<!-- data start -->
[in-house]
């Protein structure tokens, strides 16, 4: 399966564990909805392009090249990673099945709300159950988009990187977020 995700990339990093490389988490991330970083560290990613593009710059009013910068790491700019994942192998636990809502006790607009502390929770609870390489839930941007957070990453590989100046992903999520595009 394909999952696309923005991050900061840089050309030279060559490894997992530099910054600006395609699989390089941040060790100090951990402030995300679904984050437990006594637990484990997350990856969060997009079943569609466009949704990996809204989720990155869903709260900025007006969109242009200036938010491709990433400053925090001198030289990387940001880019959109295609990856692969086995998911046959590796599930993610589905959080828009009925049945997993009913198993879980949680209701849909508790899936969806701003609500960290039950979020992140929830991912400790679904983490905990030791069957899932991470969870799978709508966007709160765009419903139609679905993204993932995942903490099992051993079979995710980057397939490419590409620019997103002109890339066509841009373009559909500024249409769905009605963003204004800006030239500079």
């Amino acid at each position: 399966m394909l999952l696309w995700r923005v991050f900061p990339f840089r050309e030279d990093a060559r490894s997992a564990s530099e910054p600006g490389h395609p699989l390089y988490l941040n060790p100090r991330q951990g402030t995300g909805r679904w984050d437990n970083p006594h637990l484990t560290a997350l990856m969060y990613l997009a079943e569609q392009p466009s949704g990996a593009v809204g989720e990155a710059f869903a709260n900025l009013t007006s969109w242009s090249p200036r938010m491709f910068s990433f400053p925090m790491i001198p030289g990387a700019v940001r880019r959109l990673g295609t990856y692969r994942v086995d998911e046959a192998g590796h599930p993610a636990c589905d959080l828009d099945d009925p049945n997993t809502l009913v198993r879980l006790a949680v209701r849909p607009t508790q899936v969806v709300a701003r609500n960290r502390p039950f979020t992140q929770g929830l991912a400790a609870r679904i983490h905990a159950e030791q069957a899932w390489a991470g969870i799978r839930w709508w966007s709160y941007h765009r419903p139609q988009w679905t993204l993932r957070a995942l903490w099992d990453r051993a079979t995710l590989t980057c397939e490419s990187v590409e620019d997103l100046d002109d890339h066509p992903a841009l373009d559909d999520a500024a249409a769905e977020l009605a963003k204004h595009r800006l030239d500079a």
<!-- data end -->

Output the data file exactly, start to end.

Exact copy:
[in-house]
């Protein structure tokens, strides 16, 4: 399966564990909805392009090249990673099945709300159950988009990187977020 995700990339990093490389988490991330970083560290990613593009710059009013910068790491700019994942192998636990809502006790607009502390929770609870390489839930941007957070990453590989100046992903999520595009 394909999952696309923005991050900061840089050309030279060559490894997992530099910054600006395609699989390089941040060790100090951990402030995300679904984050437990006594637990484990997350990856969060997009079943569609466009949704990996809204989720990155869903709260900025007006969109242009200036938010491709990433400053925090001198030289990387940001880019959109295609990856692969086995998911046959590796599930993610589905959080828009009925049945997993009913198993879980949680209701849909508790899936969806701003609500960290039950979020992140929830991912400790679904983490905990030791069957899932991470969870799978709508966007709160765009419903139609679905993204993932995942903490099992051993079979995710980057397939490419590409620019997103002109890339066509841009373009559909500024249409769905009605963003204004800006030239500079």
């Amino acid at each position: 399966m394909l999952l696309w995700r923005v991050f900061p990339f840089r050309e030279d990093a060559r490894s997992a564990s530099e910054p600006g490389h395609p699989l390089y988490l941040n060790p100090r991330q951990g402030t995300g909805r679904w984050d437990n970083p006594h637990l484990t560290a997350l990856m969060y990613l997009a079943e569609q392009p466009s949704g990996a593009v809204g989720e990155a710059f869903a709260n900025l009013t007006s969109w242009s090249p200036r938010m491709f910068s990433f400053p925090m790491i001198p030289g990387a700019v940001r880019r959109l990673g295609t990856y692969r994942v086995d998911e046959a192998g590796h599930p993610a636990c589905d959080l828009d099945d009925p049945n997993t809502l009913v198993r879980l006790a949680v209701r849909p607009t508790q899936v969806v709300a701003r609500n960290r502390p039950f979020t992140q929770g929830l991912a400790a609870r679904i983490h905990a159950e030791q069957a899932w390489a991470g969870i799978r839930w709508w966007s709160y941007h765009r419903p139609q988009w679905t993204l993932r957070a995942l903490w099992d990453r051993a079979t995710l590989t980057c397939e490419s990187v590409e620019d997103l100046d002109d890339h066509p992903a841009l373009d559909d999520a500024a249409a769905e977020l009605a963003k204004h595009r800006l030239d500079a």